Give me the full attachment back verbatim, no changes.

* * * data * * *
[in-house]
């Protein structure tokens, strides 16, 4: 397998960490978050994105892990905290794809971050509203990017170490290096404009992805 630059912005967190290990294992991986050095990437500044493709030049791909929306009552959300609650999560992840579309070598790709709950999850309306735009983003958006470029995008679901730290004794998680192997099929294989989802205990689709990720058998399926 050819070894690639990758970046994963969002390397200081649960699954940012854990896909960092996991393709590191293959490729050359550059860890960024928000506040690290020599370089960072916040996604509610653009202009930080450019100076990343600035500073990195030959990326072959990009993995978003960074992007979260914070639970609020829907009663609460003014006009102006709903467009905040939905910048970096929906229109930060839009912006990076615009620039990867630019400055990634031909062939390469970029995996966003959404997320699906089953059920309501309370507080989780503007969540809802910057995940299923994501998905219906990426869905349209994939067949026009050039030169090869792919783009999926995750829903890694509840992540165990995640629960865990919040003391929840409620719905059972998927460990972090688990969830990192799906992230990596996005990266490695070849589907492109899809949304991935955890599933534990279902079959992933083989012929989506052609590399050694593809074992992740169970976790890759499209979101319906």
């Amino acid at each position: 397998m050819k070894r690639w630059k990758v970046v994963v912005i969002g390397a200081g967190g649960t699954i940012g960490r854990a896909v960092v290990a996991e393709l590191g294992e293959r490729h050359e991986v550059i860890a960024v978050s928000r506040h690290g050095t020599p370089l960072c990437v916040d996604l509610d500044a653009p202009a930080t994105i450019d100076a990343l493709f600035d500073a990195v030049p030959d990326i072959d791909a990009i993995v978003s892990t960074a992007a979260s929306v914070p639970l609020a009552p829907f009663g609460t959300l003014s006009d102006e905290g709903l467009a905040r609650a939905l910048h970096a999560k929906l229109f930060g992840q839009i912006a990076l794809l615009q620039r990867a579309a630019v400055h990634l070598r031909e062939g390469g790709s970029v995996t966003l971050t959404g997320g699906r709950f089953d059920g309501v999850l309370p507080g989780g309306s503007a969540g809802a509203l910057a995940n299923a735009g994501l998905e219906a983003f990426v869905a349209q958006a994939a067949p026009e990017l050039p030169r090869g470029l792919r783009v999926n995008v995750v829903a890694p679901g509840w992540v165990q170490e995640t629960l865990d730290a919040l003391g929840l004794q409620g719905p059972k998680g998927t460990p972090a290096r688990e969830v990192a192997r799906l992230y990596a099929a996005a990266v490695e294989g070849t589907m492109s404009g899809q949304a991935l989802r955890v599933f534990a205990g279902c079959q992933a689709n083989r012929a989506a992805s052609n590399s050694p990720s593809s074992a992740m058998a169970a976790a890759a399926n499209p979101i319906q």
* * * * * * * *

[in-house]
């Protein structure tokens, strides 16, 4: 397998960490978050994105892990905290794809971050509203990017170490290096404009992805 630059912005967190290990294992991986050095990437500044493709030049791909929306009552959300609650999560992840579309070598790709709950999850309306735009983003958006470029995008679901730290004794998680192997099929294989989802205990689709990720058998399926 050819070894690639990758970046994963969002390397200081649960699954940012854990896909960092996991393709590191293959490729050359550059860890960024928000506040690290020599370089960072916040996604509610653009202009930080450019100076990343600035500073990195030959990326072959990009993995978003960074992007979260914070639970609020829907009663609460003014006009102006709903467009905040939905910048970096929906229109930060839009912006990076615009620039990867630019400055990634031909062939390469970029995996966003959404997320699906089953059920309501309370507080989780503007969540809802910057995940299923994501998905219906990426869905349209994939067949026009050039030169090869792919783009999926995750829903890694509840992540165990995640629960865990919040003391929840409620719905059972998927460990972090688990969830990192799906992230990596996005990266490695070849589907492109899809949304991935955890599933534990279902079959992933083989012929989506052609590399050694593809074992992740169970976790890759499209979101319906």
């Amino acid at each position: 397998m050819k070894r690639w630059k990758v970046v994963v912005i969002g390397a200081g967190g649960t699954i940012g960490r854990a896909v960092v290990a996991e393709l590191g294992e293959r490729h050359e991986v550059i860890a960024v978050s928000r506040h690290g050095t020599p370089l960072c990437v916040d996604l509610d500044a653009p202009a930080t994105i450019d100076a990343l493709f600035d500073a990195v030049p030959d990326i072959d791909a990009i993995v978003s892990t960074a992007a979260s929306v914070p639970l609020a009552p829907f009663g609460t959300l003014s006009d102006e905290g709903l467009a905040r609650a939905l910048h970096a999560k929906l229109f930060g992840q839009i912006a990076l794809l615009q620039r990867a579309a630019v400055h990634l070598r031909e062939g390469g790709s970029v995996t966003l971050t959404g997320g699906r709950f089953d059920g309501v999850l309370p507080g989780g309306s503007a969540g809802a509203l910057a995940n299923a735009g994501l998905e219906a983003f990426v869905a349209q958006a994939a067949p026009e990017l050039p030169r090869g470029l792919r783009v999926n995008v995750v829903a890694p679901g509840w992540v165990q170490e995640t629960l865990d730290a919040l003391g929840l004794q409620g719905p059972k998680g998927t460990p972090a290096r688990e969830v990192a192997r799906l992230y990596a099929a996005a990266v490695e294989g070849t589907m492109s404009g899809q949304a991935l989802r955890v599933f534990a205990g279902c079959q992933a689709n083989r012929a989506a992805s052609n590399s050694p990720s593809s074992a992740m058998a169970a976790a890759a399926n499209p979101i319906q």